Media groups hit Parlade over threat to sue reporter
MANILA, Philippines — A group of journalists covering the courts and the justice department on Thursday condemned Army Lt. Gen. Antonio Parlade Jr. for threatening to inflict the Anti-Terrorism Act against one of its members who reported on a petition against the law in the Supreme Court filed by two alleged communist rebels.
Parlade’s object of ire was Tetch Torres-Tupas who wrote on Inquirer.net on Feb. 2 that two Aeta men, Japer Gurung and Junior Ramos—the first to be accused of violating the antiterror law—joined other petitioners, saying they were victims of illegal arrest and torture by Army soldiers from the 73rd Division Reconnaissance Company (DRC) in August last year in Zambales province.
While he was in military detention, Gurung said he was beaten up, placed inside a sack and hung upside down, suffocated with a plastic bag and cigarette smoke, and forced to eat his own feces to make him admit that he was a member of the New People’s Army.
In a post on his Facebook page on Wednesday, Parlade, the Southern Luzon Command chief and spokesperson for the National Task Force to End Local Communist Armed Conflict (NTF-Elcac), branded Tupas’ story as “fake” and “propaganda.”
He suggested that Tupas’ story was obtained from the US-based Human Rights Watch and media group Kodao, which he both tagged as “propaganda machines” of the Communist Party of the Philippines (CPP).
“Congratulations for a sloppy work Tetch Torres-Tupaz (sic) of Inquirer.net. You did not even bother to check the side of the AFP (Armed Forces of the Philippines) and gov’t if what you are reporting is true or FAKE. Propagandista. No such thing happened. That unit is not even there but in Davao,” Parlade said in his post.
The two men’s allegations, however, were taken directly from their narration of their experience in the petition they filed on the day the Supreme Court opened oral arguments against the antiterror law. They said they were arrested while evacuating with their families from Barangay Buhawen in San Marcelino, Zambales, to avoid being caught in the crossfire during a firefight between rebels and soldiers on Aug. 21, 2020.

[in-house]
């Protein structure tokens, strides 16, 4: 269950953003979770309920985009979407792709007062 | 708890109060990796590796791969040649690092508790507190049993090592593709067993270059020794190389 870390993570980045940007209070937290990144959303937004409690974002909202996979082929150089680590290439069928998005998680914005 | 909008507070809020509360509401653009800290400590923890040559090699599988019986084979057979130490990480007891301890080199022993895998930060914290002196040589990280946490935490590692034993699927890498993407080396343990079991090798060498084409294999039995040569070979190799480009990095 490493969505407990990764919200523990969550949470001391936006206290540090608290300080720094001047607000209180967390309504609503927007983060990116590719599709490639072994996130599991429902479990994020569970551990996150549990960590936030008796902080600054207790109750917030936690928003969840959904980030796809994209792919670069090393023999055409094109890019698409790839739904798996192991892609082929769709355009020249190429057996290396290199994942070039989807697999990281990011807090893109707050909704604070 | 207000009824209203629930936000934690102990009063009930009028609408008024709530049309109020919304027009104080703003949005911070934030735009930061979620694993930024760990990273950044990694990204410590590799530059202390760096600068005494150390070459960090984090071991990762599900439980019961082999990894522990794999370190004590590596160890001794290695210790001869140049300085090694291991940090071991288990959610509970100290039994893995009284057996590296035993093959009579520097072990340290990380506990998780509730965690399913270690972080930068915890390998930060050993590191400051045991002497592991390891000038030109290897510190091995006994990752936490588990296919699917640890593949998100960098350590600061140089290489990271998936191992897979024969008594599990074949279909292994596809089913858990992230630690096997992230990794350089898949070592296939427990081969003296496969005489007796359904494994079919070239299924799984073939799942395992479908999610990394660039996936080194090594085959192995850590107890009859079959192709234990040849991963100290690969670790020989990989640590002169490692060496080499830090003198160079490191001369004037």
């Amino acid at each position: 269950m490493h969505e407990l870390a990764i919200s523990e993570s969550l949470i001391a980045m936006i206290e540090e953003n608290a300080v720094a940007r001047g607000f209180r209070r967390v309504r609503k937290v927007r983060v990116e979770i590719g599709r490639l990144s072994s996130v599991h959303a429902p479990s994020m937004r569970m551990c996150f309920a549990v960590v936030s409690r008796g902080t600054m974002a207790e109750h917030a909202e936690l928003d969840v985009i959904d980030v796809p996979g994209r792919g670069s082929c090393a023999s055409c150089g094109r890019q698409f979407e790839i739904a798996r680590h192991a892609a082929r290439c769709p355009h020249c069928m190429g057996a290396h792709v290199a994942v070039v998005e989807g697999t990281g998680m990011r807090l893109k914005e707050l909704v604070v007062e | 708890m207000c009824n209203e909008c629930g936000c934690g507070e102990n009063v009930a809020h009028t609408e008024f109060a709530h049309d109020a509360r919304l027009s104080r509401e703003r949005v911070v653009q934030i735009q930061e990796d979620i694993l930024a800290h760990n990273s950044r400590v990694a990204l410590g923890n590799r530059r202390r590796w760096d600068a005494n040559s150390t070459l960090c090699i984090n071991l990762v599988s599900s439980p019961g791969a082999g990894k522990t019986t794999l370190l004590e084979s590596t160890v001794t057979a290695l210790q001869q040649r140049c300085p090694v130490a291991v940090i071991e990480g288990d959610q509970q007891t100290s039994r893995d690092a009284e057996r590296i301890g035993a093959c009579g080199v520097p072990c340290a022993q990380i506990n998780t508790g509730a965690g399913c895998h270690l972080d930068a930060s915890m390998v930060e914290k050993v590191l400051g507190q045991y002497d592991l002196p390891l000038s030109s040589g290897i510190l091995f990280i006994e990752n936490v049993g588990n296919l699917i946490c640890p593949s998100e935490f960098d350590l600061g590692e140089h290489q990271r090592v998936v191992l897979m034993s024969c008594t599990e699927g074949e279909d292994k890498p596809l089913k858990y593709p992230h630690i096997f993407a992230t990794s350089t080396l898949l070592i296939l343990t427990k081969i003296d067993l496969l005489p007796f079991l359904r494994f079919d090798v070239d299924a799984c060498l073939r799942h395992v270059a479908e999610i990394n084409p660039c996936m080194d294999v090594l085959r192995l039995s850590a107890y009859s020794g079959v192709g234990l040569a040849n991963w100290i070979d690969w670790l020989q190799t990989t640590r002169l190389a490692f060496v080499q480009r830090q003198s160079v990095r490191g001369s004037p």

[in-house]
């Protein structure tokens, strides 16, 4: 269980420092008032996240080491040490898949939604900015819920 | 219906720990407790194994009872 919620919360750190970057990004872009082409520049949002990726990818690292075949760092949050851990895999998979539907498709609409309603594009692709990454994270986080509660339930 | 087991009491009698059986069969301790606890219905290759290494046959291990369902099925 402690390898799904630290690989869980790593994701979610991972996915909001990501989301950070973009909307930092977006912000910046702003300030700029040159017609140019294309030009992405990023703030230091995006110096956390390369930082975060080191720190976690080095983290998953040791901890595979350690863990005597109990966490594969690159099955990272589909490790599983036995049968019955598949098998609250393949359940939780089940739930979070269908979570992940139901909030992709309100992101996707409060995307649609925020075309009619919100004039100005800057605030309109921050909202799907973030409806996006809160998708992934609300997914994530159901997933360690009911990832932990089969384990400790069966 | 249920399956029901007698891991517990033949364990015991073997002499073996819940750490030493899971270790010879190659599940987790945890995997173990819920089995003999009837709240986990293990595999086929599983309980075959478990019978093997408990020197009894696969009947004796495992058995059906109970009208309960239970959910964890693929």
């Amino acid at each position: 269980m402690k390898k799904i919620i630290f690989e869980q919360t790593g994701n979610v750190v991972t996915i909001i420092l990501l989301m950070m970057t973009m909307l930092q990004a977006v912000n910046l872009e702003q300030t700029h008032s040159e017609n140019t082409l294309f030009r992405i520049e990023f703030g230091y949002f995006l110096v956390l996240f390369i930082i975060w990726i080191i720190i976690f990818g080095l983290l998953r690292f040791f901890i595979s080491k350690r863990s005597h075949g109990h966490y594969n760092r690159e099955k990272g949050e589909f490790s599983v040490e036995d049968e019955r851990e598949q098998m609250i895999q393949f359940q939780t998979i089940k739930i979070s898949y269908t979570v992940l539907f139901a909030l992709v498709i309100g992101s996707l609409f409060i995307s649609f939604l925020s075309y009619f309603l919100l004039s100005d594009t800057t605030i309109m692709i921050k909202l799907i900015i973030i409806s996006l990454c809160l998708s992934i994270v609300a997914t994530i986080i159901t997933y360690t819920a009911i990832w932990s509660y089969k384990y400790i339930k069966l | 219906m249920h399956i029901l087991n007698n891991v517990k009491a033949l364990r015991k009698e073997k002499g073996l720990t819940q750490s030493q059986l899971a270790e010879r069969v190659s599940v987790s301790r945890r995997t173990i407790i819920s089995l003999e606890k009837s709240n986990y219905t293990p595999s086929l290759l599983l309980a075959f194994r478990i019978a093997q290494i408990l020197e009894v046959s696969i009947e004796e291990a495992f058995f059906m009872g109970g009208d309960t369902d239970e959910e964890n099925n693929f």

Also, the 73rd DRC of the 7th Infantry Division (7th ID) that Parlade referred to was confirmed to be the unit involved in a clash with the guerrillas that killed one Army sergeant as disclosed in a Facebook post by the 7th ID on Aug. 22, 2020.
Responding to a question from a netizen on his post whether charges could be filed against Tupas, he replied: “Aiding the terrorists by spreading lies? Puede (Possible).”
That remark drew a sharp rebuke from Tupas’ fellow members in the justice beat and from Inquirer.net.
“We, the Justice and Court Reporters Association (Jucra), strongly condemn the threat of Lt. Gen. Antonio Parlade Jr. to sue one of our members, Inquirer.net’s Tetch Torres-Tupas, for allegedly providing support to terrorists. This is utterly unacceptable,” the group said in a statement.
“As Parlade surely knows, providing material support to terrorists is a crime under Section 12 of the Anti-Terror Law, people accused of which are liable as ‘principals’ and punishable by at least 12 years up to life imprisonment,” it said.
Press union alarmed
The National Union of Journalists of the Philippines (NUJP) said it “takes exception to and expresses alarm over yet another threat from Parlade, whose previous Facebook post about groups questioning the Anti-Terrorism Act of 2020 is viewed as a clear threat by some of the petitioners, including former Supreme Court Senior Associate Justice Antonio Carpio and former Ombudsman Conchita Carpio Morales.”